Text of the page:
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Saguenay River: Aluminum Toil

The river and its people make the modern metal

More on the Saguenay River:
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Aluminum Toil:
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Left Behind:
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Rumours of More:
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Tide of Destruction:
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Quebec's vitally-important aluminum industry owes its existence to the power and depth of the Saguenay River system.

The river's deep channel allows seagoing ships to bring bauxite ore from South America, Africa, and Australia 100 kilometres upstream to an inland port at Port Alfred. Ships also use the river to carry the finished ingots to markets around the world.

Most of all, the force of the Saguenay and its tributaries generates the enormous amounts of electricity required to separate the aluminum from its ore.

If the company had to pay normal rates for the power, it could not function. Instead, the company itself owns and operates six power stations on the Saguenay and Peribonca rivers. The power they produce would be enough for one million homes.

Agriculture and paper making were the mainstays of the regional economy before 1925. It was then that the Aluminum Company of America started building a dam and smelter. To house its workforce, the company even built its own town, today, Jonquière, which was originally named Arvida to honour the company's founder, Arthur Vining Davis.

Just three years later, the United States government ordered the company to break up its monopolistic control of the aluminum market. All of the company's operations outside of the United States were organized into a separate, competing company based in Montreal.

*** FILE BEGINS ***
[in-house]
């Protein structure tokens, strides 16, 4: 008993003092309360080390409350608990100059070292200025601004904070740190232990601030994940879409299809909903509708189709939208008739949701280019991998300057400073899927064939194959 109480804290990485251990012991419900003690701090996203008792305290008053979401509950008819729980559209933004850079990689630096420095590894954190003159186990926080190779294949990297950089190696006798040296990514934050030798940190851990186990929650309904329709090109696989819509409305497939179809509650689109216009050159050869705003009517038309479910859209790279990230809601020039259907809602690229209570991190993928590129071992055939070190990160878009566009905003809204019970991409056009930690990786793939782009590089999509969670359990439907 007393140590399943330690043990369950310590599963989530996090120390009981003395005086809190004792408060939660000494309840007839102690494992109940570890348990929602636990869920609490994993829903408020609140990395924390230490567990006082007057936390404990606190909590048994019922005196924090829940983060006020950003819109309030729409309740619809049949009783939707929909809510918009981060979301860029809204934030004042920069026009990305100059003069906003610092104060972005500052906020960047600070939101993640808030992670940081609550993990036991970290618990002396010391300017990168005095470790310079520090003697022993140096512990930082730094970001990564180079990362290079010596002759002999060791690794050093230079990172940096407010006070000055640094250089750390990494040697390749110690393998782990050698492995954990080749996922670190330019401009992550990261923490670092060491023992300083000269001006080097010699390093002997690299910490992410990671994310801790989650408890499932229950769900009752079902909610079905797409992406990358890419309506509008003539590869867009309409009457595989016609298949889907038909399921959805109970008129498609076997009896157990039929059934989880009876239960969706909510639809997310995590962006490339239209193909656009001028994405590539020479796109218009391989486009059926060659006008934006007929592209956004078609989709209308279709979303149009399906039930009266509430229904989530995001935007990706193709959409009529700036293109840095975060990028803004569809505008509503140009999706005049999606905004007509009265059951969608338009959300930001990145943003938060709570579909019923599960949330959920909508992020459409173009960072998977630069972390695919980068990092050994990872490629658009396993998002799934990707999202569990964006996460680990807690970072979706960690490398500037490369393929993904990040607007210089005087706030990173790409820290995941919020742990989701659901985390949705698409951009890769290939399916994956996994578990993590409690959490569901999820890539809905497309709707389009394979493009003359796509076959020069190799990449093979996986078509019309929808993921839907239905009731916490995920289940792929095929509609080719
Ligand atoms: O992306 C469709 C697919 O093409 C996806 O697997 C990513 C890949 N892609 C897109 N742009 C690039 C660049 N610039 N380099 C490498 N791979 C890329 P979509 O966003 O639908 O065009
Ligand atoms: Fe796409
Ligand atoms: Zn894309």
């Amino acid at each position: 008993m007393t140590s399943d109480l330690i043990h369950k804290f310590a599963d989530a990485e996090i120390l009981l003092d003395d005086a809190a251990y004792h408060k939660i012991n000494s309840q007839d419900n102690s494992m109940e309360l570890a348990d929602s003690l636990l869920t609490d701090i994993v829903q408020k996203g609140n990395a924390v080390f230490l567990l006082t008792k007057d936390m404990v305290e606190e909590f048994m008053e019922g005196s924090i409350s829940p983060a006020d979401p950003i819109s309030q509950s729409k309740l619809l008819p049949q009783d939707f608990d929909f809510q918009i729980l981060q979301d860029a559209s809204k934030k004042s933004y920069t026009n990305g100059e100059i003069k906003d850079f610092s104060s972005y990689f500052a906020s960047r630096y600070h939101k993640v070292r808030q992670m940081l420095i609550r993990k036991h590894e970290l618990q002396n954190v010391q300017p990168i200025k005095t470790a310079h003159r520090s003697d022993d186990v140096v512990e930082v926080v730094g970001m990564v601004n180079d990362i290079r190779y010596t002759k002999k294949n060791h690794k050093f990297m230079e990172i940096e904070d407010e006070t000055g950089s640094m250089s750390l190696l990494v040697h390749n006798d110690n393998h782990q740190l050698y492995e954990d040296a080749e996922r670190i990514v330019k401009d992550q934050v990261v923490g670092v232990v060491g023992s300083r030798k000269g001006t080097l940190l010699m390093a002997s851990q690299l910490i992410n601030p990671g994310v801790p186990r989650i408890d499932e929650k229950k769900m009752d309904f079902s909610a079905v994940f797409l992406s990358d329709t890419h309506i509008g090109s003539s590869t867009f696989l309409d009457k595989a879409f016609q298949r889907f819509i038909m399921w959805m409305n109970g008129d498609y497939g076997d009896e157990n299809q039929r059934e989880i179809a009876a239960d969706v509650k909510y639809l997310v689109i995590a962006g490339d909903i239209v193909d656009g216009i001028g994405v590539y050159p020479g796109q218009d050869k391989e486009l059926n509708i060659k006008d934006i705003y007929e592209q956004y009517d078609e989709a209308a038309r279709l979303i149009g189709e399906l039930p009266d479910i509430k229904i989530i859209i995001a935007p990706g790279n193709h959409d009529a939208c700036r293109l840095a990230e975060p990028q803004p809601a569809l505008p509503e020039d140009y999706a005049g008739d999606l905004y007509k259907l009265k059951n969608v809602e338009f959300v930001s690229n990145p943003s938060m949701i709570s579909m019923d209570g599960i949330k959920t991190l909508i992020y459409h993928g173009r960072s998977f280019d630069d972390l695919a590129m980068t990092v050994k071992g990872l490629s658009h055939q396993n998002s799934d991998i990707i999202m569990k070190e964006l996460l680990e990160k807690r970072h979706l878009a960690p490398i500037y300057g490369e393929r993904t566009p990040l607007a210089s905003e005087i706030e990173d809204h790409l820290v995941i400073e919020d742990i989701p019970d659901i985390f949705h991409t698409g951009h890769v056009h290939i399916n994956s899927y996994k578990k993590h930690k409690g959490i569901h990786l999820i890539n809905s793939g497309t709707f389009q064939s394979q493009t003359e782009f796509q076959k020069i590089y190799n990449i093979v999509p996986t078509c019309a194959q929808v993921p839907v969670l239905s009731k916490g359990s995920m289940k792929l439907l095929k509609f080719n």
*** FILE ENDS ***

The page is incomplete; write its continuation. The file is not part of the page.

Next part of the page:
Today, Alcan Aluminium Ltd., has more than 34,000 employees in about 30 countries. It is still based in Montreal and has thousands of owners who buy and sell shares through the stock markets.

For decades, the local workforce was French-speaking and the managers, who lived on la rue des bosses, were English-speaking. This changed as more French-speaking engineers and managers emerged from Quebec universities, and the provincial government demanded that French become the principal language of work in the province.

Until the 1980s, the Chicoutimi-Jonquière region was prosperous because of the high-paying jobs in the aluminum and paper industries. But the region was too dependent upon those two industries. When modernization reduced the number of workers needed to run the plants, the region suddenly suffered high unemployment.

Alcan reduced its workforce by 2,400 when it modernized its smelters in response to rising international competition and sinking aluminum prices.

In the Saguenay region today, Alcan still employs more than 6,000 people in well-paid work. Most employees are involved in the refining of ore and the smelting of aluminum. Some conduct advanced scientific research while others run the company's Roberval and Saguenay Railway that ferries ore and finished aluminum between the port and the plants. About 700 people maintain the company's dams and power stations that generate electricity for its regional plants.

Aluminum is the most abundant element in the earth's crust. But it is one of the most difficult to separate from the soil and turn into useful material. The process requires vast amounts of electricity.

First, the ore, called bauxite, is dissolved under heat and pressure in tanks of caustic soda. A compound of aluminum and oxygen called alumina is extracted by the process.

The alumina is dissolved in pots of liquid salt and subjected to an intense electrical current that separates the molecules into the basic elements, aluminum and oxygen. Molten aluminum is siphoned from the bottom of the containers and mixed with other materials to create mixtures, called alloys.

Pure aluminum is three times lighter than steel, but not nearly as strong. Alloys containing just 10 percent of other materials approach the strength of steel with very little gain in weight. Aircraft, for example, are made of an alloy of aluminum, copper, magnesium, silicon, and zinc. Spacecraft use a lighter and more expensive alloy of aluminum and lithium.

The aluminum alloys are cast into ingots or flattened into rolled sheets for transportation to factories that make aircraft, railcars, mountain bikes, pie plates, drink cans, and toothpaste tubes.

To create new markets for aluminum, the company invests in the development of new uses for the metal, particularly in the building of cars. Aluminum cars are more expensive to build, but burn less fuel and last longer than those made of steel.

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